The Psychology of Perception

This course is open to anyone who has completed PSY 3.

Hot Links


Illusions are not 'magic.' Virtually all of them have scientific explanations based on how our senses work and how our brains interpret sensation. Those that are not understood are simply not understood YET. As you explore some of these links, keep asking yourself how these effects might be understood scientifically.


Del Mar Fans & Lighting have some interesting pages that explore visual effects

moving bullet Many useful tutorials and links

flashing bullet More useful links and tutorials

flashing bulletA link to Arthur Shapiro's illusion page

flashing bulletLaser eye Not strong on the commentary, but the illusions are fascinating.

flashing bulletDecorative Wall Art contains links to a variety of illusions


Our focus is going to be on relating Psychology to Art. The course has lots of demonstrations and internet exercises.

Links to Syllabus:

Psychology 120

Psychology of Perception

Course Instructor: Rhiannon Allen Office Hours: by appt.

Phone: 488 3347 Office: H824A Email:

Class Times: TU TH 9.30 - 10.45 am

Offered: on occasion; next offering is Spring 2005

Psychology 120 reviews selected theories of perception as well as certain philosophical questions which bear upon such theories and experimental findings. The development of perceptual processes and personality aspects involved in perceptual processes (e.g., cognitive styles) will also be covered. Thus, periodically, we will deal with questions such as: do the contents of our minds determine what we perceive, or does how and what we perceive determine the contents of our minds?

The course will cover basic scientific findings in perception (e.g., basis of colour vision, audition, the tactile & kinesthetic senses, the chemical senses; phenomena such as categorical perception; techniques of psychophysics). This is necessary because not all of you will have been exposed to Perception as a topic in PSY 3, and because an understanding of the basic perceptual processes (and techniques for understanding them) forms a solid foundation for understanding how humans view the environments in which they function. Because this is a ‘pilot' course for next year's ‘Art and Technology' theme, in every facet of the course, even in discussing basic scientific findings, two themes will be elaborated. I suggest that your term project address one of these themes.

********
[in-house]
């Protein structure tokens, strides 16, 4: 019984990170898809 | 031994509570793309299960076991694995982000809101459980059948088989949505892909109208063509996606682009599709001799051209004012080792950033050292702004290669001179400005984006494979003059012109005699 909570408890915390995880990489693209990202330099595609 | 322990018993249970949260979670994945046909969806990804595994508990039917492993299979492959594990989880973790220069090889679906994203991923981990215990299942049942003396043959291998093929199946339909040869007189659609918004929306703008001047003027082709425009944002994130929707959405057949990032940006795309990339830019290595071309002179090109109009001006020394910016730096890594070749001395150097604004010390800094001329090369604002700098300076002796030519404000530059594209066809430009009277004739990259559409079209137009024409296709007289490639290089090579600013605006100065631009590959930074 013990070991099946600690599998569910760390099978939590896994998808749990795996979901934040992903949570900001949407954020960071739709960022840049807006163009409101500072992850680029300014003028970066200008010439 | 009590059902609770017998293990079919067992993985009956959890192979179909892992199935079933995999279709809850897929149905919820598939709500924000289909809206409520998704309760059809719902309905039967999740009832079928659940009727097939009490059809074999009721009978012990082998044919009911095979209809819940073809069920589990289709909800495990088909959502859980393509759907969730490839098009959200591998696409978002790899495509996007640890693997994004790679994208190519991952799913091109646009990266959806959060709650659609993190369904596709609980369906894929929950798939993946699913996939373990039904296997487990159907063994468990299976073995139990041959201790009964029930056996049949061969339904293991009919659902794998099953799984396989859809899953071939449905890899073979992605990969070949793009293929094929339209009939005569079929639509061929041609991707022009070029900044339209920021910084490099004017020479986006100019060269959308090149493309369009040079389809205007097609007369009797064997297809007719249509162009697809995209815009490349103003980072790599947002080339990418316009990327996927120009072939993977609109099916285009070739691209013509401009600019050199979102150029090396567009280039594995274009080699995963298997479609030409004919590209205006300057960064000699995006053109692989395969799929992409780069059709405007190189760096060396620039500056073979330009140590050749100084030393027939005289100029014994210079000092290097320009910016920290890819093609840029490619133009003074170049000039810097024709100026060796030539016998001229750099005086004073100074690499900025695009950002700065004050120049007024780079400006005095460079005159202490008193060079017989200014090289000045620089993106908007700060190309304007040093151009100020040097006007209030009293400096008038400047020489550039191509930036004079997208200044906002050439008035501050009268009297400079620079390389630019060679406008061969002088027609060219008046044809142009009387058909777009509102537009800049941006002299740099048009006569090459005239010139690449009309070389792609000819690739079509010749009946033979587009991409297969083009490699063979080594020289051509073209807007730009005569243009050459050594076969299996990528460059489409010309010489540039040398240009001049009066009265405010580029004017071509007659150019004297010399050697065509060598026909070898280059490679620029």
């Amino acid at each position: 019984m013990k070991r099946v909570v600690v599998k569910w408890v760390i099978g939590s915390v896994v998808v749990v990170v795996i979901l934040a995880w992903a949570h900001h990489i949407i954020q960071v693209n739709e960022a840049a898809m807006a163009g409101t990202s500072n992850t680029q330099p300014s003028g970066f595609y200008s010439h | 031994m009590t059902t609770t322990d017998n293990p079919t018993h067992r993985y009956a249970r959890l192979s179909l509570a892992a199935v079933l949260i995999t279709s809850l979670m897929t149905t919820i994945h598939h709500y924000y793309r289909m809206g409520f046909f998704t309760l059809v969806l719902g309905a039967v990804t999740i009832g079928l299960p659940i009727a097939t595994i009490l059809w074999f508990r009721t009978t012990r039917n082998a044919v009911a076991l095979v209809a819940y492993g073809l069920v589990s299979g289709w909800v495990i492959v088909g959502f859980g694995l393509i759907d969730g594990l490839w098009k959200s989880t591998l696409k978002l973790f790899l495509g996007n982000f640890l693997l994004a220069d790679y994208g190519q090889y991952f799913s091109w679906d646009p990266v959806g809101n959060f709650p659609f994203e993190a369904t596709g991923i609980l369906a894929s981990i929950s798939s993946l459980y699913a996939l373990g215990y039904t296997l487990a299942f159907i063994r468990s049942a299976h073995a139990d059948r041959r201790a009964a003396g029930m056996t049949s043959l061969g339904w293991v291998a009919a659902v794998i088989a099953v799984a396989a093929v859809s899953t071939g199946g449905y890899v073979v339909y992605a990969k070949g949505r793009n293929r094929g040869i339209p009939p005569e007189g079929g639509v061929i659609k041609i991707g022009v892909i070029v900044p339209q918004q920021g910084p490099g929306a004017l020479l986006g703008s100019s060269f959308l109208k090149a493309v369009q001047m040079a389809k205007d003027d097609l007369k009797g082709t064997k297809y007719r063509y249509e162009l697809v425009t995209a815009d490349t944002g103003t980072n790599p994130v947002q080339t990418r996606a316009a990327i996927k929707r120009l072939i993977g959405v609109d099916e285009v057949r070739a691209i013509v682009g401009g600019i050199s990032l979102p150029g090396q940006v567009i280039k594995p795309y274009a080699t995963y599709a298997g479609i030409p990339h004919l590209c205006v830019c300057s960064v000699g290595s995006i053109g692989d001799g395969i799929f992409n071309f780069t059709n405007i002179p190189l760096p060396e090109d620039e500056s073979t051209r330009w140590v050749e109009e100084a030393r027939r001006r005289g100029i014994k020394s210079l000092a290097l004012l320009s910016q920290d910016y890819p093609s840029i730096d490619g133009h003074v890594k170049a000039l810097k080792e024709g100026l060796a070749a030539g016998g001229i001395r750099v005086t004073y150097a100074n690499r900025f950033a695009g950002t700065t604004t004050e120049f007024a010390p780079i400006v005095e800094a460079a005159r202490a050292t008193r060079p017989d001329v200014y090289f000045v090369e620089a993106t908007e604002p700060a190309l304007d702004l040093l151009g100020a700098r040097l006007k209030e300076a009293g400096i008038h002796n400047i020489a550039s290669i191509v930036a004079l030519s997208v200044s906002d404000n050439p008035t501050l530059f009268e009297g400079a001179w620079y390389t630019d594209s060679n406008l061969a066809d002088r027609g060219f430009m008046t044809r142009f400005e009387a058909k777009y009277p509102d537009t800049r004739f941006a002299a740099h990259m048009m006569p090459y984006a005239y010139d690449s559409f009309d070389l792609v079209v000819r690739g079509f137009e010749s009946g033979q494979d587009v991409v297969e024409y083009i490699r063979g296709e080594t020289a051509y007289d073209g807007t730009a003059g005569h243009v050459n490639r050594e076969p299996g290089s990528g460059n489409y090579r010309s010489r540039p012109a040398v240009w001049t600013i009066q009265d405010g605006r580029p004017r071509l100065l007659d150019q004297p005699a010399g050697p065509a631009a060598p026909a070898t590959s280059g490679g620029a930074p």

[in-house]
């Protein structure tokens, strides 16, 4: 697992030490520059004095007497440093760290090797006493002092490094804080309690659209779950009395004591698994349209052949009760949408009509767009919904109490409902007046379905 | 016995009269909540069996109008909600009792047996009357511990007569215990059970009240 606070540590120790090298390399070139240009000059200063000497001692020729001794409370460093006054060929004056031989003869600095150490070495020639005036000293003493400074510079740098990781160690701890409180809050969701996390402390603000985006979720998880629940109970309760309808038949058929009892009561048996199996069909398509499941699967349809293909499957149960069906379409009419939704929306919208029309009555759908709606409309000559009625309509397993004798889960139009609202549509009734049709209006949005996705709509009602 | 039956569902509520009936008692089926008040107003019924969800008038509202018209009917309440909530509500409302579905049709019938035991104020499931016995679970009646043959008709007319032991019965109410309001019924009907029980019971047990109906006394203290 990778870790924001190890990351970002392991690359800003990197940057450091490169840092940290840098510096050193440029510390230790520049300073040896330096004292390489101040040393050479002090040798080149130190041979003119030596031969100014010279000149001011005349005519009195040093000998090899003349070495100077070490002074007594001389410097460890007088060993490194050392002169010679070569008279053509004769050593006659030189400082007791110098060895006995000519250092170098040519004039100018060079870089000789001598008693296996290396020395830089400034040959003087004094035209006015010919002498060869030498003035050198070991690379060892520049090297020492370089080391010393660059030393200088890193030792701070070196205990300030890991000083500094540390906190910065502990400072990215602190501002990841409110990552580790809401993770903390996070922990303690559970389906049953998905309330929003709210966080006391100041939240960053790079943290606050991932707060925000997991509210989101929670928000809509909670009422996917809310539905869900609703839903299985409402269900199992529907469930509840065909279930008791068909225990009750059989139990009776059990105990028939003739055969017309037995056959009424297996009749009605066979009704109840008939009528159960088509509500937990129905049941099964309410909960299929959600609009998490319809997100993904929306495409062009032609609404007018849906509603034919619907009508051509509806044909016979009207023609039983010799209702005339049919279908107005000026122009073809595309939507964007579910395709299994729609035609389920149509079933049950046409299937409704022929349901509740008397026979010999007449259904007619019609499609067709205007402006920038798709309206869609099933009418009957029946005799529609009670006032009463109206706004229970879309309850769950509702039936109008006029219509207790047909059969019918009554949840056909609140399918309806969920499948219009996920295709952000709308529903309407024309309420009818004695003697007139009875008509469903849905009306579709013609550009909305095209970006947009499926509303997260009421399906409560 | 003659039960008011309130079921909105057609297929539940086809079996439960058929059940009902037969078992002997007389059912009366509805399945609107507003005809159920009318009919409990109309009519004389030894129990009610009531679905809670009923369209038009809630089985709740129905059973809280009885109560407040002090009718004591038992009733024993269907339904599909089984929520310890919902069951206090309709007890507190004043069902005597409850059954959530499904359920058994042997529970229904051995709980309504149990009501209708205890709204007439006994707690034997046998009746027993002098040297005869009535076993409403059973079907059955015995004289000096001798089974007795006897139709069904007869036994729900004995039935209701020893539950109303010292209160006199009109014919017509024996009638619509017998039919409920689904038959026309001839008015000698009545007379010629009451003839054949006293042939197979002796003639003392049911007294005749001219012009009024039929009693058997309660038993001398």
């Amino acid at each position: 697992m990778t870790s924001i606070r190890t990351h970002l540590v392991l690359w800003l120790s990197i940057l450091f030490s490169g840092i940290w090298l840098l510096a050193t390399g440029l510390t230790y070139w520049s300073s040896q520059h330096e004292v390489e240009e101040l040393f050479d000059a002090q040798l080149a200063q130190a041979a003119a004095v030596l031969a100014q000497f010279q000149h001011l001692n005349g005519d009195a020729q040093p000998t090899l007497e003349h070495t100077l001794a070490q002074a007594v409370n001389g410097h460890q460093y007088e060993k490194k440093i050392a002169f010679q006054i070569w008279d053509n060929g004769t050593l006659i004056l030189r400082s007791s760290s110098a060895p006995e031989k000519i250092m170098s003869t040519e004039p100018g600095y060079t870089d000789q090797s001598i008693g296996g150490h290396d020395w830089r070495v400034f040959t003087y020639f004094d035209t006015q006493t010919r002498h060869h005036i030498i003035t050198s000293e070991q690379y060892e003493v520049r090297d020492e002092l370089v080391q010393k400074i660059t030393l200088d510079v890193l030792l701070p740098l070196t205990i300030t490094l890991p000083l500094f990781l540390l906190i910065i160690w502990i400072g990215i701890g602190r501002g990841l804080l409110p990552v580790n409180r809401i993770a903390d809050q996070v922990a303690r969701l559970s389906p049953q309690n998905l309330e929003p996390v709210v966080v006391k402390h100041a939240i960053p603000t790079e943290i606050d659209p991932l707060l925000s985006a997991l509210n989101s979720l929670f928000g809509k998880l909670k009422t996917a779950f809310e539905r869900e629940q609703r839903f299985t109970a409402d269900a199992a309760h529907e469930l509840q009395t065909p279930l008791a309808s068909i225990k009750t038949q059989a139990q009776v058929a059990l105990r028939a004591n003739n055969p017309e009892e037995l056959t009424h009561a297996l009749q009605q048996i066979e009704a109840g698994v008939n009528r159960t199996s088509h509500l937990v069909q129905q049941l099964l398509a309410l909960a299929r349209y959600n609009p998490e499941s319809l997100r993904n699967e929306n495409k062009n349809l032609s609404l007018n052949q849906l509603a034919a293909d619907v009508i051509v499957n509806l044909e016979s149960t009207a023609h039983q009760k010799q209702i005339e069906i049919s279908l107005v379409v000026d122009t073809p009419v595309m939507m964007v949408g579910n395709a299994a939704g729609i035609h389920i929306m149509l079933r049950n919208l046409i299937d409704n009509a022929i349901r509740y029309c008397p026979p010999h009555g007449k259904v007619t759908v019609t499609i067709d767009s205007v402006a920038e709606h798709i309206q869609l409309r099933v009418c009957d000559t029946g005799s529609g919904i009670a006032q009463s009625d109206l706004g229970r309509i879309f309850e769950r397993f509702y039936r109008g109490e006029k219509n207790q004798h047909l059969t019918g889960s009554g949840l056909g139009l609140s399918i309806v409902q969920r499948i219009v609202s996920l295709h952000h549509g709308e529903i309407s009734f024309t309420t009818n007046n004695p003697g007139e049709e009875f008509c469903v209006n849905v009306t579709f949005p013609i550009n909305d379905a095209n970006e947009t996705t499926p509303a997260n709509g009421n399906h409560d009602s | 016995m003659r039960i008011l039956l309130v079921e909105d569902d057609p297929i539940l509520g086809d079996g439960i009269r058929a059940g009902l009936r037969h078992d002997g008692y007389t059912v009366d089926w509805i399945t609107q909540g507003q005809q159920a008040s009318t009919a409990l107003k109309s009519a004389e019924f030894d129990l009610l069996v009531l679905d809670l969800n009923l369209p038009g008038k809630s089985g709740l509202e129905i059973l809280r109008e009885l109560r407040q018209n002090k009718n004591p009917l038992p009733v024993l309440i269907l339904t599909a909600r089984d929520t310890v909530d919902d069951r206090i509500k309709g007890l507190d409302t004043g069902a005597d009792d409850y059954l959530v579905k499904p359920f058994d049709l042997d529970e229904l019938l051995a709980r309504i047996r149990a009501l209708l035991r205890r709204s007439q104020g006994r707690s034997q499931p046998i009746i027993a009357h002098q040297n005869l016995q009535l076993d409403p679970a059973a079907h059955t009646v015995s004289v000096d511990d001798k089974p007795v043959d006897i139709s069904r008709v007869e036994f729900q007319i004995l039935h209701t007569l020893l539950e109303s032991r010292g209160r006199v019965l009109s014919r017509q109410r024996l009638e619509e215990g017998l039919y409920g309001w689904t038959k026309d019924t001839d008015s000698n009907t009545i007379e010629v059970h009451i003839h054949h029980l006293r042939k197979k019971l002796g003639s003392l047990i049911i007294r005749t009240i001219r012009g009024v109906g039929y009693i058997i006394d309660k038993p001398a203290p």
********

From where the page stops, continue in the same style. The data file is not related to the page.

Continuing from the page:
First, it is clear that any detailed understanding of art and aesthetic appreciation must rely on knowledge drawn from studies of the human perceptual systems. For example, an understanding of the perceptual bases of illusion, perspective and complementarity of colours enhances our appreciation of visual art.

Second, throughout the course, the links between ‘fact' and method will be educed. Today's discipline avails itself of techniques adapted from neuroscience, biochemistry, computer science, scaling theory, cognition, cultural studies, and personality. Thus, through this course you will be able to appreciate the interplay amongst art, science and technology, and the human mediator. We will often focus on the relationship between art and the knowledge we have gained about perception.

Required text -

Sekuler, R. & Blake, R. (2002). Perception (4th ed.).  New York: McGraw Hill.

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Responsibilities of the students - Please bring the text to class each day, unless told not to. We will be referring to specific figures and tables in the book. The class meets for just under 3 hours a week. In addition, students are expected to spend a significant amount of time doing their projects, preparing for class, and meeting with their instructor on occasion for individual conferences. Therefore: